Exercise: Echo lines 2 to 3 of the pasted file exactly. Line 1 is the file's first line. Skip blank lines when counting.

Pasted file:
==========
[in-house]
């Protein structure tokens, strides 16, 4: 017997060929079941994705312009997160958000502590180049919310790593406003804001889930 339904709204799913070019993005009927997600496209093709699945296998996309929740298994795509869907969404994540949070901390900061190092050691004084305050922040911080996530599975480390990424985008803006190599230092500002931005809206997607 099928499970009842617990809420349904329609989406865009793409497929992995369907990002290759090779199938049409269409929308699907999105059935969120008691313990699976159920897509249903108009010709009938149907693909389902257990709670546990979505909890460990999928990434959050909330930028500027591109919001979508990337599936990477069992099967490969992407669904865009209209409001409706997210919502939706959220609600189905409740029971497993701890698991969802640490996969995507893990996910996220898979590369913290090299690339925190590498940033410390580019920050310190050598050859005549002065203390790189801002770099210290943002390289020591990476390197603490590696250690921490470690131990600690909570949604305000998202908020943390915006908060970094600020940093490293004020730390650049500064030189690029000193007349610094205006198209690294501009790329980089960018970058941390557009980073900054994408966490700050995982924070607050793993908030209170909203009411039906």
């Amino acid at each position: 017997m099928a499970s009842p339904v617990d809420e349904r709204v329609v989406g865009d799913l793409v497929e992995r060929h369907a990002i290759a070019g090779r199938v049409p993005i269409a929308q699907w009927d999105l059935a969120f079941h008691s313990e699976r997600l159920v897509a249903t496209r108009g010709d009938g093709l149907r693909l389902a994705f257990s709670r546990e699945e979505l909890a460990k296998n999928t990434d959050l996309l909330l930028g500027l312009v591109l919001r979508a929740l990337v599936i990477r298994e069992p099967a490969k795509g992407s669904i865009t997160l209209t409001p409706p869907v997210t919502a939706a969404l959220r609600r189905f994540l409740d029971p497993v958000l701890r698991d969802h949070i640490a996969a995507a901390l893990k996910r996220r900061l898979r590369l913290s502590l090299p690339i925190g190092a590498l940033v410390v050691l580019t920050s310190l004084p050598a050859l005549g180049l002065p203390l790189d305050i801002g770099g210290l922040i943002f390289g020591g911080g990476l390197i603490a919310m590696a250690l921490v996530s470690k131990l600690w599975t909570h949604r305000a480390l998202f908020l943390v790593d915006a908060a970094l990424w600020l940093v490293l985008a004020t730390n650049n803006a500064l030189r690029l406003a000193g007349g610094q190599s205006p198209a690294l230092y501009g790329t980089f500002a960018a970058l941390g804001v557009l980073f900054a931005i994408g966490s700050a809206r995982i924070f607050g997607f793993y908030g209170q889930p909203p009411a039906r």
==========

């Protein structure tokens, strides 16, 4: 017997060929079941994705312009997160958000502590180049919310790593406003804001889930 339904709204799913070019993005009927997600496209093709699945296998996309929740298994795509869907969404994540949070901390900061190092050691004084305050922040911080996530599975480390990424985008803006190599230092500002931005809206997607 099928499970009842617990809420349904329609989406865009793409497929992995369907990002290759090779199938049409269409929308699907999105059935969120008691313990699976159920897509249903108009010709009938149907693909389902257990709670546990979505909890460990999928990434959050909330930028500027591109919001979508990337599936990477069992099967490969992407669904865009209209409001409706997210919502939706959220609600189905409740029971497993701890698991969802640490996969995507893990996910996220898979590369913290090299690339925190590498940033410390580019920050310190050598050859005549002065203390790189801002770099210290943002390289020591990476390197603490590696250690921490470690131990600690909570949604305000998202908020943390915006908060970094600020940093490293004020730390650049500064030189690029000193007349610094205006198209690294501009790329980089960018970058941390557009980073900054994408966490700050995982924070607050793993908030209170909203009411039906």
């Amino acid at each position: 017997m099928a499970s009842p339904v617990d809420e349904r709204v329609v989406g865009d799913l793409v497929e992995r060929h369907a990002i290759a070019g090779r199938v049409p993005i269409a929308q699907w009927d999105l059935a969120f079941h008691s313990e699976r997600l159920v897509a249903t496209r108009g010709d009938g093709l149907r693909l389902a994705f257990s709670r546990e699945e979505l909890a460990k296998n999928t990434d959050l996309l909330l930028g500027l312009v591109l919001r979508a929740l990337v599936i990477r298994e069992p099967a490969k795509g992407s669904i865009t997160l209209t409001p409706p869907v997210t919502a939706a969404l959220r609600r189905f994540l409740d029971p497993v958000l701890r698991d969802h949070i640490a996969a995507a901390l893990k996910r996220r900061l898979r590369l913290s502590l090299p690339i925190g190092a590498l940033v410390v050691l580019t920050s310190l004084p050598a050859l005549g180049l002065p203390l790189d305050i801002g770099g210290l922040i943002f390289g020591g911080g990476l390197i603490a919310m590696a250690l921490v996530s470690k131990l600690w599975t909570h949604r305000a480390l998202f908020l943390v790593d915006a908060a970094l990424w600020l940093v490293l985008a004020t730390n650049n803006a500064l030189r690029l406003a000193g007349g610094q190599s205006p198209a690294l230092y501009g790329t980089f500002a960018a970058l941390g804001v557009l980073f900054a931005i994408g966490s700050a809206r995982i924070f607050g997607f793993y908030g209170q889930p909203p009411a039906r």